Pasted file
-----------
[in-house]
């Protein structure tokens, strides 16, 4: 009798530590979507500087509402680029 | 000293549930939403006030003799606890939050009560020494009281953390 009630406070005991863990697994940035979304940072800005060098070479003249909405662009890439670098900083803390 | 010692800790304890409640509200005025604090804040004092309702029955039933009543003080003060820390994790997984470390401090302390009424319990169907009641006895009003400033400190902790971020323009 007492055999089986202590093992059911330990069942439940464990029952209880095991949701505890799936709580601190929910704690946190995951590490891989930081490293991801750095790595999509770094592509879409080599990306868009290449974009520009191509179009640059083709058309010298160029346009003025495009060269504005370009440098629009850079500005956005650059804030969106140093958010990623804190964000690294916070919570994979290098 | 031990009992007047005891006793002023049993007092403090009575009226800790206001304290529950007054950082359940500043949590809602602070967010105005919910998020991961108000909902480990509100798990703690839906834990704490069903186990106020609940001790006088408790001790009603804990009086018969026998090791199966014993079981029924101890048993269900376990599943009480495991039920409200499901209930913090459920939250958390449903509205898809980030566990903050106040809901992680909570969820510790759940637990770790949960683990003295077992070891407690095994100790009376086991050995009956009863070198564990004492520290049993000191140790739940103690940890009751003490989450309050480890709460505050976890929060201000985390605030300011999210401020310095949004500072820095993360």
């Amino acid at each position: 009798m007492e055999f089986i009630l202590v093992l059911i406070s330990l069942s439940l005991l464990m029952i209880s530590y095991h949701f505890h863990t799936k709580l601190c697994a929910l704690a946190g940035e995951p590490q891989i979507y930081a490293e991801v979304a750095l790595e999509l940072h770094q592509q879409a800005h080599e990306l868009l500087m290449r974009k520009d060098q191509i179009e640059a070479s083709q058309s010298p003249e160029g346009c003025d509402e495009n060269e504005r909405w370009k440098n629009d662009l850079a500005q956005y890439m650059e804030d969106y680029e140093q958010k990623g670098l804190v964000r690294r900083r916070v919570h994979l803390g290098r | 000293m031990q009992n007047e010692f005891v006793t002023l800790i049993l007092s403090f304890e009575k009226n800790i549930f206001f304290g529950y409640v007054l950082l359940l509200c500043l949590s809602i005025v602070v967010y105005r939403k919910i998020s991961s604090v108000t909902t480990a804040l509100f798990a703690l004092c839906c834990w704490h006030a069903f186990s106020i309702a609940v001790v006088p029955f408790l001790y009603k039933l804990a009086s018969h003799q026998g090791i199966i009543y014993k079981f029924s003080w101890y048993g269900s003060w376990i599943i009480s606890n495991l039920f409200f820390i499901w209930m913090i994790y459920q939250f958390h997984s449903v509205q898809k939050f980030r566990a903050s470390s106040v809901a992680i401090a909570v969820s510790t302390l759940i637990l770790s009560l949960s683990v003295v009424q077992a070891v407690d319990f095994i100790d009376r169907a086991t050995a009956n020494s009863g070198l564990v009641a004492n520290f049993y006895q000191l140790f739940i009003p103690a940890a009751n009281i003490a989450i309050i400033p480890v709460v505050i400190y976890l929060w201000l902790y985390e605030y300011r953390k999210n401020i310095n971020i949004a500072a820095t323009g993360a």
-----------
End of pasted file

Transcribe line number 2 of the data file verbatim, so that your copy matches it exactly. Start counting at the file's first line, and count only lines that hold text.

């Protein structure tokens, strides 16, 4: 009798530590979507500087509402680029 | 000293549930939403006030003799606890939050009560020494009281953390 009630406070005991863990697994940035979304940072800005060098070479003249909405662009890439670098900083803390 | 010692800790304890409640509200005025604090804040004092309702029955039933009543003080003060820390994790997984470390401090302390009424319990169907009641006895009003400033400190902790971020323009 007492055999089986202590093992059911330990069942439940464990029952209880095991949701505890799936709580601190929910704690946190995951590490891989930081490293991801750095790595999509770094592509879409080599990306868009290449974009520009191509179009640059083709058309010298160029346009003025495009060269504005370009440098629009850079500005956005650059804030969106140093958010990623804190964000690294916070919570994979290098 | 031990009992007047005891006793002023049993007092403090009575009226800790206001304290529950007054950082359940500043949590809602602070967010105005919910998020991961108000909902480990509100798990703690839906834990704490069903186990106020609940001790006088408790001790009603804990009086018969026998090791199966014993079981029924101890048993269900376990599943009480495991039920409200499901209930913090459920939250958390449903509205898809980030566990903050106040809901992680909570969820510790759940637990770790949960683990003295077992070891407690095994100790009376086991050995009956009863070198564990004492520290049993000191140790739940103690940890009751003490989450309050480890709460505050976890929060201000985390605030300011999210401020310095949004500072820095993360």